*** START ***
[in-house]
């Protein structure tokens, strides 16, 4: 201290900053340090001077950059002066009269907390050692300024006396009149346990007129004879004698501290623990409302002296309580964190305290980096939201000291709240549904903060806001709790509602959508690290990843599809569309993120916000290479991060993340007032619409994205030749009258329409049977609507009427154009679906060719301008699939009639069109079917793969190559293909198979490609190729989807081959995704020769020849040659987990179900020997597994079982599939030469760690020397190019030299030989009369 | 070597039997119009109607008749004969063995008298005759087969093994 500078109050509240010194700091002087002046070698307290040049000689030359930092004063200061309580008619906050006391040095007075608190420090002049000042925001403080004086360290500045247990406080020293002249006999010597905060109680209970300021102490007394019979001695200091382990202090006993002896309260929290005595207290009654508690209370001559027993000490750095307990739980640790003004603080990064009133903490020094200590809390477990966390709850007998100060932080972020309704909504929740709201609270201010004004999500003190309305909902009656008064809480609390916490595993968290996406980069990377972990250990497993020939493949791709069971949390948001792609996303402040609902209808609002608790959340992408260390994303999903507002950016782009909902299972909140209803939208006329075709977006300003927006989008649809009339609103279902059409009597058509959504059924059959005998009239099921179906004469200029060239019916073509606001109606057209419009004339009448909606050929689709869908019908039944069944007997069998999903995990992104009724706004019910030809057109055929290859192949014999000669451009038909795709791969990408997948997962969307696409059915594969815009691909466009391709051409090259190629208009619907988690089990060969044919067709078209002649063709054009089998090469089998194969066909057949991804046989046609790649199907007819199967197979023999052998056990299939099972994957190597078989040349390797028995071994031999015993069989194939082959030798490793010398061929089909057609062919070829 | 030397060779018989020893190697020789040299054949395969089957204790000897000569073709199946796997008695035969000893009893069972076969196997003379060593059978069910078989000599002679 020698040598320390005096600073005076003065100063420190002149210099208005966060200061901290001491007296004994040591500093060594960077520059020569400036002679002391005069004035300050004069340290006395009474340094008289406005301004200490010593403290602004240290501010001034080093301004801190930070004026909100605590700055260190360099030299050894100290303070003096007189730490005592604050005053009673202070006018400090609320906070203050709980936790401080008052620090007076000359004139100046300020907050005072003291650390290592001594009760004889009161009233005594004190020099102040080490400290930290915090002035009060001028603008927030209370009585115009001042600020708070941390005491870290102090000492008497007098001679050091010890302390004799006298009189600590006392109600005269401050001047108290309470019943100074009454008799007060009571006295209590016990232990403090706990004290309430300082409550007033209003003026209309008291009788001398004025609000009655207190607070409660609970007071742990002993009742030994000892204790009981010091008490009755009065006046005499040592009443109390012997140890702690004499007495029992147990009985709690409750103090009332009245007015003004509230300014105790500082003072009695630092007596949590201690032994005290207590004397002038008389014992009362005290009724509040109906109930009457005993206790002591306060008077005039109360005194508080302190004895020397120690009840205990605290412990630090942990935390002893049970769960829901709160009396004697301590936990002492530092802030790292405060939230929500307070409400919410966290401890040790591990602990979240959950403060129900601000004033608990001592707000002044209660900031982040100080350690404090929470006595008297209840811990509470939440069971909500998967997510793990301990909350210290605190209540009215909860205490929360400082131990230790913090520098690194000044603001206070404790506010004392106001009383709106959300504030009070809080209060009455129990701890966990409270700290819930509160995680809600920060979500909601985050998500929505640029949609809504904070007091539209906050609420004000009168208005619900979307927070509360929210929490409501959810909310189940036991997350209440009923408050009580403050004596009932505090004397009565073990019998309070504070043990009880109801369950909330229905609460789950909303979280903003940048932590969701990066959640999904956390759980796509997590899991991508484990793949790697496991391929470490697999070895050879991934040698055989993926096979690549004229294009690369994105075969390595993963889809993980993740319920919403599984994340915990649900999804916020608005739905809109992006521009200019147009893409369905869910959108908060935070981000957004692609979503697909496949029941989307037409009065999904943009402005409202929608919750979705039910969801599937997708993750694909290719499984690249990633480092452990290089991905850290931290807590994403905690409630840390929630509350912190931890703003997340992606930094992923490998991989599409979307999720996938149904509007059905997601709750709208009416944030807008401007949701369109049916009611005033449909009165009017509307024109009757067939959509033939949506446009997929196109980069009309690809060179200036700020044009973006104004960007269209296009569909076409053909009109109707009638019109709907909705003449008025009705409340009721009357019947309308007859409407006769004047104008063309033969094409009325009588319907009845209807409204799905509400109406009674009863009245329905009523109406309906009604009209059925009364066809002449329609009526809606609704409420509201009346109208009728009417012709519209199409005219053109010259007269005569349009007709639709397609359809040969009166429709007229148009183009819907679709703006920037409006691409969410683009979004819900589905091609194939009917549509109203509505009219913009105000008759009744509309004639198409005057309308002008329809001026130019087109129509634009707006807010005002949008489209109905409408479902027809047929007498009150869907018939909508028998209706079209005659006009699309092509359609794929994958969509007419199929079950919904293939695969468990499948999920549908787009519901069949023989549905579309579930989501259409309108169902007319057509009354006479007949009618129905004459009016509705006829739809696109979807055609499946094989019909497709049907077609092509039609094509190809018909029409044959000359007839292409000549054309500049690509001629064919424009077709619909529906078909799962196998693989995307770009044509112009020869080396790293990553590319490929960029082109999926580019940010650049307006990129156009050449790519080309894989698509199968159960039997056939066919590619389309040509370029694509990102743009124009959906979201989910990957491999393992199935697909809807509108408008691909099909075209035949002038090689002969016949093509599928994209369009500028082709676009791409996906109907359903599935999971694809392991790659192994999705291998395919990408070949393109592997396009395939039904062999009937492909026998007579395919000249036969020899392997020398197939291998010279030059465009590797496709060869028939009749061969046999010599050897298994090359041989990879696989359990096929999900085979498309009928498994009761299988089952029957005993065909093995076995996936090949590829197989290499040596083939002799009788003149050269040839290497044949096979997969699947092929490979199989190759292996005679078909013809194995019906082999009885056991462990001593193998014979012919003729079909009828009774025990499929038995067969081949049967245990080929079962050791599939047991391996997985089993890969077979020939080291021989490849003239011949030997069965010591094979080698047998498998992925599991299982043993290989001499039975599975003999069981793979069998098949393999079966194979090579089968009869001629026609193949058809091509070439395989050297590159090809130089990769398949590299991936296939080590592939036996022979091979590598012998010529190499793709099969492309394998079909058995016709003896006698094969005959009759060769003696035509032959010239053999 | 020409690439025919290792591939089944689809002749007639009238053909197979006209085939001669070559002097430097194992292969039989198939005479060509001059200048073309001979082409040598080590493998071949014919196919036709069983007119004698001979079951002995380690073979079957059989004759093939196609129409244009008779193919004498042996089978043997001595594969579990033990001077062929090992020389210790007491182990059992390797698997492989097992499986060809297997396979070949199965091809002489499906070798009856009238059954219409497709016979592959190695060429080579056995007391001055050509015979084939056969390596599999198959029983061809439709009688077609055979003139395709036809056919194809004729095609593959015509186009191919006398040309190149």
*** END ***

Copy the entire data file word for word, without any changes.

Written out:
[in-house]
């Protein structure tokens, strides 16, 4: 201290900053340090001077950059002066009269907390050692300024006396009149346990007129004879004698501290623990409302002296309580964190305290980096939201000291709240549904903060806001709790509602959508690290990843599809569309993120916000290479991060993340007032619409994205030749009258329409049977609507009427154009679906060719301008699939009639069109079917793969190559293909198979490609190729989807081959995704020769020849040659987990179900020997597994079982599939030469760690020397190019030299030989009369 | 070597039997119009109607008749004969063995008298005759087969093994 500078109050509240010194700091002087002046070698307290040049000689030359930092004063200061309580008619906050006391040095007075608190420090002049000042925001403080004086360290500045247990406080020293002249006999010597905060109680209970300021102490007394019979001695200091382990202090006993002896309260929290005595207290009654508690209370001559027993000490750095307990739980640790003004603080990064009133903490020094200590809390477990966390709850007998100060932080972020309704909504929740709201609270201010004004999500003190309305909902009656008064809480609390916490595993968290996406980069990377972990250990497993020939493949791709069971949390948001792609996303402040609902209808609002608790959340992408260390994303999903507002950016782009909902299972909140209803939208006329075709977006300003927006989008649809009339609103279902059409009597058509959504059924059959005998009239099921179906004469200029060239019916073509606001109606057209419009004339009448909606050929689709869908019908039944069944007997069998999903995990992104009724706004019910030809057109055929290859192949014999000669451009038909795709791969990408997948997962969307696409059915594969815009691909466009391709051409090259190629208009619907988690089990060969044919067709078209002649063709054009089998090469089998194969066909057949991804046989046609790649199907007819199967197979023999052998056990299939099972994957190597078989040349390797028995071994031999015993069989194939082959030798490793010398061929089909057609062919070829 | 030397060779018989020893190697020789040299054949395969089957204790000897000569073709199946796997008695035969000893009893069972076969196997003379060593059978069910078989000599002679 020698040598320390005096600073005076003065100063420190002149210099208005966060200061901290001491007296004994040591500093060594960077520059020569400036002679002391005069004035300050004069340290006395009474340094008289406005301004200490010593403290602004240290501010001034080093301004801190930070004026909100605590700055260190360099030299050894100290303070003096007189730490005592604050005053009673202070006018400090609320906070203050709980936790401080008052620090007076000359004139100046300020907050005072003291650390290592001594009760004889009161009233005594004190020099102040080490400290930290915090002035009060001028603008927030209370009585115009001042600020708070941390005491870290102090000492008497007098001679050091010890302390004799006298009189600590006392109600005269401050001047108290309470019943100074009454008799007060009571006295209590016990232990403090706990004290309430300082409550007033209003003026209309008291009788001398004025609000009655207190607070409660609970007071742990002993009742030994000892204790009981010091008490009755009065006046005499040592009443109390012997140890702690004499007495029992147990009985709690409750103090009332009245007015003004509230300014105790500082003072009695630092007596949590201690032994005290207590004397002038008389014992009362005290009724509040109906109930009457005993206790002591306060008077005039109360005194508080302190004895020397120690009840205990605290412990630090942990935390002893049970769960829901709160009396004697301590936990002492530092802030790292405060939230929500307070409400919410966290401890040790591990602990979240959950403060129900601000004033608990001592707000002044209660900031982040100080350690404090929470006595008297209840811990509470939440069971909500998967997510793990301990909350210290605190209540009215909860205490929360400082131990230790913090520098690194000044603001206070404790506010004392106001009383709106959300504030009070809080209060009455129990701890966990409270700290819930509160995680809600920060979500909601985050998500929505640029949609809504904070007091539209906050609420004000009168208005619900979307927070509360929210929490409501959810909310189940036991997350209440009923408050009580403050004596009932505090004397009565073990019998309070504070043990009880109801369950909330229905609460789950909303979280903003940048932590969701990066959640999904956390759980796509997590899991991508484990793949790697496991391929470490697999070895050879991934040698055989993926096979690549004229294009690369994105075969390595993963889809993980993740319920919403599984994340915990649900999804916020608005739905809109992006521009200019147009893409369905869910959108908060935070981000957004692609979503697909496949029941989307037409009065999904943009402005409202929608919750979705039910969801599937997708993750694909290719499984690249990633480092452990290089991905850290931290807590994403905690409630840390929630509350912190931890703003997340992606930094992923490998991989599409979307999720996938149904509007059905997601709750709208009416944030807008401007949701369109049916009611005033449909009165009017509307024109009757067939959509033939949506446009997929196109980069009309690809060179200036700020044009973006104004960007269209296009569909076409053909009109109707009638019109709907909705003449008025009705409340009721009357019947309308007859409407006769004047104008063309033969094409009325009588319907009845209807409204799905509400109406009674009863009245329905009523109406309906009604009209059925009364066809002449329609009526809606609704409420509201009346109208009728009417012709519209199409005219053109010259007269005569349009007709639709397609359809040969009166429709007229148009183009819907679709703006920037409006691409969410683009979004819900589905091609194939009917549509109203509505009219913009105000008759009744509309004639198409005057309308002008329809001026130019087109129509634009707006807010005002949008489209109905409408479902027809047929007498009150869907018939909508028998209706079209005659006009699309092509359609794929994958969509007419199929079950919904293939695969468990499948999920549908787009519901069949023989549905579309579930989501259409309108169902007319057509009354006479007949009618129905004459009016509705006829739809696109979807055609499946094989019909497709049907077609092509039609094509190809018909029409044959000359007839292409000549054309500049690509001629064919424009077709619909529906078909799962196998693989995307770009044509112009020869080396790293990553590319490929960029082109999926580019940010650049307006990129156009050449790519080309894989698509199968159960039997056939066919590619389309040509370029694509990102743009124009959906979201989910990957491999393992199935697909809807509108408008691909099909075209035949002038090689002969016949093509599928994209369009500028082709676009791409996906109907359903599935999971694809392991790659192994999705291998395919990408070949393109592997396009395939039904062999009937492909026998007579395919000249036969020899392997020398197939291998010279030059465009590797496709060869028939009749061969046999010599050897298994090359041989990879696989359990096929999900085979498309009928498994009761299988089952029957005993065909093995076995996936090949590829197989290499040596083939002799009788003149050269040839290497044949096979997969699947092929490979199989190759292996005679078909013809194995019906082999009885056991462990001593193998014979012919003729079909009828009774025990499929038995067969081949049967245990080929079962050791599939047991391996997985089993890969077979020939080291021989490849003239011949030997069965010591094979080698047998498998992925599991299982043993290989001499039975599975003999069981793979069998098949393999079966194979090579089968009869001629026609193949058809091509070439395989050297590159090809130089990769398949590299991936296939080590592939036996022979091979590598012998010529190499793709099969492309394998079909058995016709003896006698094969005959009759060769003696035509032959010239053999 | 020409690439025919290792591939089944689809002749007639009238053909197979006209085939001669070559002097430097194992292969039989198939005479060509001059200048073309001979082409040598080590493998071949014919196919036709069983007119004698001979079951002995380690073979079957059989004759093939196609129409244009008779193919004498042996089978043997001595594969579990033990001077062929090992020389210790007491182990059992390797698997492989097992499986060809297997396979070949199965091809002489499906070798009856009238059954219409497709016979592959190695060429080579056995007391001055050509015979084939056969390596599999198959029983061809439709009688077609055979003139395709036809056919194809004729095609593959015509186009191919006398040309190149």